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Aiming for world peace by promoting 'violence' in education

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conference contribution
posted on 2006-01-01, 00:00 authored by Scott Webster
In order to contribute towards UNESCO’s goal of pursuing world peace, aims of education must transcend the limited scope of national self-interest which has dominated schooling systems in the West for the last two centuries and further back when the survival of each polis in Ancient Greece was of paramount importance. Aims must therefore become different and the environment that is thought best for this to occur is a democratic one. The case is made that such a democratic environment should involve opportunities to evaluate the value of current aims of education and to explore others in light of the pressing need to pursue peace on a global scale. In order to promote such a democratic environment of discussion and debate the notion of ‘violence’ is considered as a potential framework for such a re-evaluation. The sort of ‘violence’ that is called for is in reference to its use by Emmanual Levinas who employed it emotively to misinterpret Kierkegaard. The use of this misapplied term ‘violence’ may nevertheless be of use in initiating the sort of inquiry of a Deweyean type regarded here to be necessary to improve aims of education democratically in order to pursue world peace.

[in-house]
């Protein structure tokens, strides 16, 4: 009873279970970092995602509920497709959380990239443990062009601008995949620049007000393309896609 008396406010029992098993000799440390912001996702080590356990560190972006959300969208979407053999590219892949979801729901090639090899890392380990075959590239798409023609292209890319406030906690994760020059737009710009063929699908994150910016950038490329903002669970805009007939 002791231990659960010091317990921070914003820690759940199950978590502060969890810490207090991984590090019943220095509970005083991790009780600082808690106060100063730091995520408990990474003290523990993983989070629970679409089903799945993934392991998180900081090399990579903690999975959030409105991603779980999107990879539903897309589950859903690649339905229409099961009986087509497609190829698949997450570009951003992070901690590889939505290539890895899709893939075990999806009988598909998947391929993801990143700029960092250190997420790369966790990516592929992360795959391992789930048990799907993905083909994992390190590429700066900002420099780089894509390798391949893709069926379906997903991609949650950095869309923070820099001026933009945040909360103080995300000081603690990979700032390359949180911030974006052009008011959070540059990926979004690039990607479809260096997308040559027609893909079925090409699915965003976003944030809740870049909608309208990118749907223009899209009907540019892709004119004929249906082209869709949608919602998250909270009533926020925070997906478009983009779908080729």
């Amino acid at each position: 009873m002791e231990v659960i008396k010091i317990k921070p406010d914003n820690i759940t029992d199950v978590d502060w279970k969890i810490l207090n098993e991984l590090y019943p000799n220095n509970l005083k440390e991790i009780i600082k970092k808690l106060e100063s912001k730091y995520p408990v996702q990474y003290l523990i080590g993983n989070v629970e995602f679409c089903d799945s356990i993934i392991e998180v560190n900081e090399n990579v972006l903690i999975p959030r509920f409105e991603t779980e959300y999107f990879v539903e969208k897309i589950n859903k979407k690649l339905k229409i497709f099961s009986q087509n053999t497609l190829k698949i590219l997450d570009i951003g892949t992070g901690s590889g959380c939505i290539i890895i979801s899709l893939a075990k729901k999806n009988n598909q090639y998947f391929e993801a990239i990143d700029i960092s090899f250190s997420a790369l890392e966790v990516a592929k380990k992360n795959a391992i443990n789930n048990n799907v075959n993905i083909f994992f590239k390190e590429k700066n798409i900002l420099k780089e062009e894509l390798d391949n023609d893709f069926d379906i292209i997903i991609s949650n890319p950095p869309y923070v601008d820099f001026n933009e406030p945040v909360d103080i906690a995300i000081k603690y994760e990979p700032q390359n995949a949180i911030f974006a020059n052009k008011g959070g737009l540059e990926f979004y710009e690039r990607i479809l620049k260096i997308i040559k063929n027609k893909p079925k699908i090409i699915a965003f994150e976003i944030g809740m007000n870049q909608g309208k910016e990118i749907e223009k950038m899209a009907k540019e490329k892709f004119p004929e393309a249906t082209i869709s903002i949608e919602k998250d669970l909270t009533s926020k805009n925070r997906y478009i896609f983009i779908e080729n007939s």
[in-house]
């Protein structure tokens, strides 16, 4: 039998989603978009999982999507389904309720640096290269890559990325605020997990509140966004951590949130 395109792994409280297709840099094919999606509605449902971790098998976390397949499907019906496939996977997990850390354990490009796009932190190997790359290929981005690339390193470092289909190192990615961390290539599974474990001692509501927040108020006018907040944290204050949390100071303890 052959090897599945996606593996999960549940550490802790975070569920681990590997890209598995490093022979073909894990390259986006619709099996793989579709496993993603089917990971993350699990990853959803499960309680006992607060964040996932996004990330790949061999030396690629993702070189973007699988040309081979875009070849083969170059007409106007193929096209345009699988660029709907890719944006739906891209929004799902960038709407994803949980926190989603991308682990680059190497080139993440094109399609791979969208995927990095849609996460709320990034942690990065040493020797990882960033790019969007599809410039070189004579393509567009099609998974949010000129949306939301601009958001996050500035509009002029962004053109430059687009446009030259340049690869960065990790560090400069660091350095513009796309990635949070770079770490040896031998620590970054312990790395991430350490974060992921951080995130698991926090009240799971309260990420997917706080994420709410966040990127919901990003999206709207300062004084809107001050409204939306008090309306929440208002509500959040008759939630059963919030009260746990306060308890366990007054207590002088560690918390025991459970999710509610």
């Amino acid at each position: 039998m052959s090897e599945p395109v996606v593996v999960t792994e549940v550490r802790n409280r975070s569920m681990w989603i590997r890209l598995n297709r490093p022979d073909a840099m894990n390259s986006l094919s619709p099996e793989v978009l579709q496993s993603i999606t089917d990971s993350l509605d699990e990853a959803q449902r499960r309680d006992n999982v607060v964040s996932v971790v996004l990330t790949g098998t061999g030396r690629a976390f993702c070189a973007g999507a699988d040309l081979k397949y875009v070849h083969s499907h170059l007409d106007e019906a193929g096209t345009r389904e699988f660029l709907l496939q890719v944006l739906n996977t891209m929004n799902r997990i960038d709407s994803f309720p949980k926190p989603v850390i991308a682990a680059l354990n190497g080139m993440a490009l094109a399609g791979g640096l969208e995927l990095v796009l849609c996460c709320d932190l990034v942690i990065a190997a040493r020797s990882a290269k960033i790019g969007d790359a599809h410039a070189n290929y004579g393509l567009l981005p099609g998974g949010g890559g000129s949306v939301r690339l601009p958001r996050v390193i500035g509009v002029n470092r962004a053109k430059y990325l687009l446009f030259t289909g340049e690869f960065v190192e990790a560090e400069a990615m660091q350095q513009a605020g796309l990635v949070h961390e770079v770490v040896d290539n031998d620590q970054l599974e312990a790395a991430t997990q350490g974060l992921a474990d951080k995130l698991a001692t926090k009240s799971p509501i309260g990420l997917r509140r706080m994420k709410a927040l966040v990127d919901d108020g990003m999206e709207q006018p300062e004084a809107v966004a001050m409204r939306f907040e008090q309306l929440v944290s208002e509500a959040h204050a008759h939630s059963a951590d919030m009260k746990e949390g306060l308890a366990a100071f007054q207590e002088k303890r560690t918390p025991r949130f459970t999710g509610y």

Philosophy of Education Society of Australasia. Conference. (2006 : Sydney, New South Wales)


1 - 11


The Society


Sydney, New South Wales

Place of publication

Sydney, N.S.W.

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Reproduced with the specific permission of the copyright owner.

Publication classification

E1.1 Full written paper - refereed

Copyright notice

2006, PESA

Title of proceedings

PESA 2006 : Politics, business and education - the aims of education in the twenty-first century : Proceedings of the 2006 Philosophy of Education Society of Australasia conference

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